Understanding the dynamics of leadership: A case study on Jeff Bezos and Jack Ma
This paper analyzes the leadership approach of two leaders, the founder of Amazon.com, Jeff Bezos, and the founder and executive chairman of Alibaba Group, Jack Ma. It incorporates their decision-making style, problem-solving mechanisms, and their concerns for the overall globe making them “global leaders.” This paper critically compares the implications of their approaches to comprehensive employee motivation and company performance. This paper deviates away from “The Great Man Theory” and emphasizes on “Bandura Social Learning Theory” which emphasizes leadership as a process which can be practiced and learned. This paper summarizes their legacy in the business world and the paradigm shift that they brought in the way of doing business.
Keywords: leadership, case study on jeff bezos, case study on jack ma
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Transition from linear to circular economy
The contemporary model of economical production and consumption is not sustainable; if the pattern continues, humankind will need to scramble for resources. Currently, resource extraction from the earth is 1.7 times higher than her actual capacity (Watts, 2018). This paper stresses the importance of the shift from the current linear (take, make and dispose) modality to a circular (take, make and reutilize) model to maximize the value from a product by keeping it in the loop of circularity. In pursuit of this change in model, reverse logistics, performance economy, and sharing economy all need to be integrated in order to facilitate regenerative and restorative techniques which enable reusing, recycling, remanufacturing and refurbishing of resources. Businesses need to redesign and restructure their current processes so that they can reduce the consumption of resources, thus developing a competitive edge. Incineration and dumping of resources should be the last option. The assets that are able to sense, record and communicate information are referred to as “intelligent assets” which innovates “smart solutions” to enable a circular economy (MacArthur, 2016). But this paradigm shift is not possible alone through the effort of a single entity. Involvement and commitments from individual, regional, governmental and intra-governmental levels are mandatory as it helps to create a synergist effect.
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A Survey on Understanding the Perception and Awareness Towards a Circular Economy: A Comparative Study Between Nepal and the USA
This article offers a comparative analysis of the perception and awareness people have concerning the circular economy (CE) in Nepal and the United States of America (USA). The survey in the form of online questionnaires were distributed through convenience sampling and data was collected from 29 respondents in Nepal and 25 in the USA. The results indicate that, across the sampled countries, though respondents were highly concerned about the environment and resources utilization, their perception and understanding of CE principals and its applicability were limited to the concept of reuse, recycle and remanufacture (3R). Similarly, organizational involvement in CE activities were found to be significantly low in both countries, indicating no structural or operational level support such as creating job positions for CE officers. Additionally, the practice of publishing sustainability and circularity reports to enable the CE were not found during the data analysis procedure. In comparison to Nepal, USA respondents picked inter and intra organizational collaboration and cooperation along with research and development (R&D) as an important enabler of CE. Finally, policy level interventions through mandatory and voluntary regulations, subsidization of CE activities and involvement of governmental and non-governmental agencies were recommended in creating a positive perception and awareness of CE.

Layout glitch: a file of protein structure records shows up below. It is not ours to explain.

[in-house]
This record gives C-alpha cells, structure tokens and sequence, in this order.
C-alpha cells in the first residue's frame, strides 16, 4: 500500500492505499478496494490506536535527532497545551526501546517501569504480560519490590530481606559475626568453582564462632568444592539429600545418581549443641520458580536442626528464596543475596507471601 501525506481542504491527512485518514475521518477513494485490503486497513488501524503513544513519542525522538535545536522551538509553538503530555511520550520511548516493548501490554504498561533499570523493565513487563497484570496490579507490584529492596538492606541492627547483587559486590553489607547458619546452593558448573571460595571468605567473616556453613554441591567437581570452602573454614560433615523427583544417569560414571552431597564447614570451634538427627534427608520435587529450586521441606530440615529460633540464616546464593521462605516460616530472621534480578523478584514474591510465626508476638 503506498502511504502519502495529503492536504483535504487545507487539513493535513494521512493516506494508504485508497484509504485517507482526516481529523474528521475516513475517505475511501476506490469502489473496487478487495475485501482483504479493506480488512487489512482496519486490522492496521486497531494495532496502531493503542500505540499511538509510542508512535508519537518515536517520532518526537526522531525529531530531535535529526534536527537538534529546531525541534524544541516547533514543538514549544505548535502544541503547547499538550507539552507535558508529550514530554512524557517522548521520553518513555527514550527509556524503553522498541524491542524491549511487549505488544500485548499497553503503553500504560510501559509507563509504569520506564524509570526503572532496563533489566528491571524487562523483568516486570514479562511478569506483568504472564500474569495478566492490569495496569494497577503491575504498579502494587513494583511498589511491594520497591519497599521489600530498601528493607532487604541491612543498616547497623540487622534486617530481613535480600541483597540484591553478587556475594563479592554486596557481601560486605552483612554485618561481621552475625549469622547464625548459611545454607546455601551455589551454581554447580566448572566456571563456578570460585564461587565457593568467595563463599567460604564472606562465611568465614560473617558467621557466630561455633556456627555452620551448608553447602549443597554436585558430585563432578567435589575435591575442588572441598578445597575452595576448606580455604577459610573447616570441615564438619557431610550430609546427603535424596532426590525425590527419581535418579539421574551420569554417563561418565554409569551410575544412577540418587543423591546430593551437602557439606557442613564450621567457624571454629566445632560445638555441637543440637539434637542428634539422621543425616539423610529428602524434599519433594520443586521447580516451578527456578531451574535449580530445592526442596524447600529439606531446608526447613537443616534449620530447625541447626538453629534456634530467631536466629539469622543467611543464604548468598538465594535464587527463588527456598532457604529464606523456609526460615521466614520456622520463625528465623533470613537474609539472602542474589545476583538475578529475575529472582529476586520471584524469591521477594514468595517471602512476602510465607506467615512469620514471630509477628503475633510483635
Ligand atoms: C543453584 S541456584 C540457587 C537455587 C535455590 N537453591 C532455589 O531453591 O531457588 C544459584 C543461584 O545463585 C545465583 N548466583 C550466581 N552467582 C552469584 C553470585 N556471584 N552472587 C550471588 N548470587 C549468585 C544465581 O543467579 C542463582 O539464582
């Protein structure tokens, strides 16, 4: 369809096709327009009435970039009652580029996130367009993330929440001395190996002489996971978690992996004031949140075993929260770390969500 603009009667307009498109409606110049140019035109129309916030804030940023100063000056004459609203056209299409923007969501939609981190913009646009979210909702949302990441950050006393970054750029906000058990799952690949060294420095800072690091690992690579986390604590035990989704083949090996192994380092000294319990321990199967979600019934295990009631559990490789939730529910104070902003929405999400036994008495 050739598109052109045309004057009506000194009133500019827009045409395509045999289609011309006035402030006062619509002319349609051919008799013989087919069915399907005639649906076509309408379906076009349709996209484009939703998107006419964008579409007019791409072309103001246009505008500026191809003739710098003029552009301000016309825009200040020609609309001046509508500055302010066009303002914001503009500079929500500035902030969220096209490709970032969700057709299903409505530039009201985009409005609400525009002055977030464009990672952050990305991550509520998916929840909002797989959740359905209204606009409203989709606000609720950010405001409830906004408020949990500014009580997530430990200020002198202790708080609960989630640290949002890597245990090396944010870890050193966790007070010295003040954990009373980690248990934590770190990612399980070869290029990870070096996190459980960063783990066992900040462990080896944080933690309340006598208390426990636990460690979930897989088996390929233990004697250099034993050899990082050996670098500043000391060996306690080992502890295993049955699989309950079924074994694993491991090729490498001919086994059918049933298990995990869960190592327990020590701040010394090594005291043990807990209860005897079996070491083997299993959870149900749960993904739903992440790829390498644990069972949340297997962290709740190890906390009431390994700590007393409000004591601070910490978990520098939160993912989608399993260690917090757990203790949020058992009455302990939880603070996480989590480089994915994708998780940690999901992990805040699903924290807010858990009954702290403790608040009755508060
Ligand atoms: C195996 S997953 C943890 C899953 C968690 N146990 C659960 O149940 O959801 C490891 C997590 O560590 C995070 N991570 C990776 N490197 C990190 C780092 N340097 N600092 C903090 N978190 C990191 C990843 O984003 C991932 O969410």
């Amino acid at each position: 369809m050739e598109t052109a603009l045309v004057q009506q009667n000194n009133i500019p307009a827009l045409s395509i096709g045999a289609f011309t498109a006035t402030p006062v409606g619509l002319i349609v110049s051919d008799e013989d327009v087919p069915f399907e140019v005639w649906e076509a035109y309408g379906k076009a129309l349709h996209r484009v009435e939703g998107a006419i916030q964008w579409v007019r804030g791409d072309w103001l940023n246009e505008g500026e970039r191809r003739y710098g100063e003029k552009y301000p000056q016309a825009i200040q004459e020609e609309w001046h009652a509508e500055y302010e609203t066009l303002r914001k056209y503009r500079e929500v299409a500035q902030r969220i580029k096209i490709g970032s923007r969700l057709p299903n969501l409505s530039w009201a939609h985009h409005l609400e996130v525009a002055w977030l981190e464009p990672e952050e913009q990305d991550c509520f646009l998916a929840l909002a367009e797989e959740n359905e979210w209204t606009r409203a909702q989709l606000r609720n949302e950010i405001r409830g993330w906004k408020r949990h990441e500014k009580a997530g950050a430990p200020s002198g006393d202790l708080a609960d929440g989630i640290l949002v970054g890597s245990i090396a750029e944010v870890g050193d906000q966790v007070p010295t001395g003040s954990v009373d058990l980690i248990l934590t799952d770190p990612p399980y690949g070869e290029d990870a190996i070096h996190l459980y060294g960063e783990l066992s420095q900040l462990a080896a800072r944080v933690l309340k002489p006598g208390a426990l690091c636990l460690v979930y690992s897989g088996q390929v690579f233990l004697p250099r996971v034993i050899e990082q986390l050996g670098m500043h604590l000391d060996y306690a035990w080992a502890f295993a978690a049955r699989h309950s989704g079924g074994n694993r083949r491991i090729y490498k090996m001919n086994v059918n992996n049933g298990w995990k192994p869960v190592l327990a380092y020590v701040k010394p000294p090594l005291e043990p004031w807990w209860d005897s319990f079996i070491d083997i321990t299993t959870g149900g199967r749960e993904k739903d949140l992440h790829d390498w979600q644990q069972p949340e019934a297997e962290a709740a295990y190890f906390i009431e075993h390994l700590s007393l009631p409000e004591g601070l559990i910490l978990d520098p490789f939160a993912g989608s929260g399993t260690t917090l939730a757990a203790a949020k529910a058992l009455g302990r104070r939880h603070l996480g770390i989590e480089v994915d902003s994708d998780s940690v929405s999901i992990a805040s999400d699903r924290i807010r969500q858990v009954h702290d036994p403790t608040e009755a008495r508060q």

A Study on Assessing a Business Viability for Transition to a Circular Economy
The shift from the existing linear model of the economy to a circular model is gaining traction across business entities, nationally and globally. Minimal studies have been done that would support the circular transition for a business from an existing linear model. There is a significant gap between the formulation and implementation of circular strategies in business. This literature review explores the preexisting concepts of the business model canvas (BMC) and Value Hill tool for the implementation of circular strategies in a business by determining a Good Point for Transition (GPT). The favorable condition, where a business can transition from a linear economy (LE) to a circular economy (CE) is defined as a GPT. This study suggests a three-step generic process that would provide a company with clarity on how to incorporate circular strategies into their structure. Firstly, this review paper defines and elaborates upon the business model canvas (BMC) based on the prior work of Osterwalder and Pigneur (2010) and Lewandowski (2016). Secondly, it analyzes the Value Hill diagram, a strategic tool for circular activities that a business can use upon implementation of a circular model (Achterberg et al., 2016). Finally, this work will indicate how a circular strategy can be selected on the basis of assessment of the BMC and Value Hill diagram of a business. For a better understanding of the process, IKEA’s initiatives for circular strategies are used in the study. The paper concludes with a three-step generic model for determining GPT and emphasizes that the adoption of circular strategies for companies depends upon the circular expertise and resources they and their value chain partners have across the Value Hill diagram.
Keywords: Viability for transition, circular economy, diagram of a business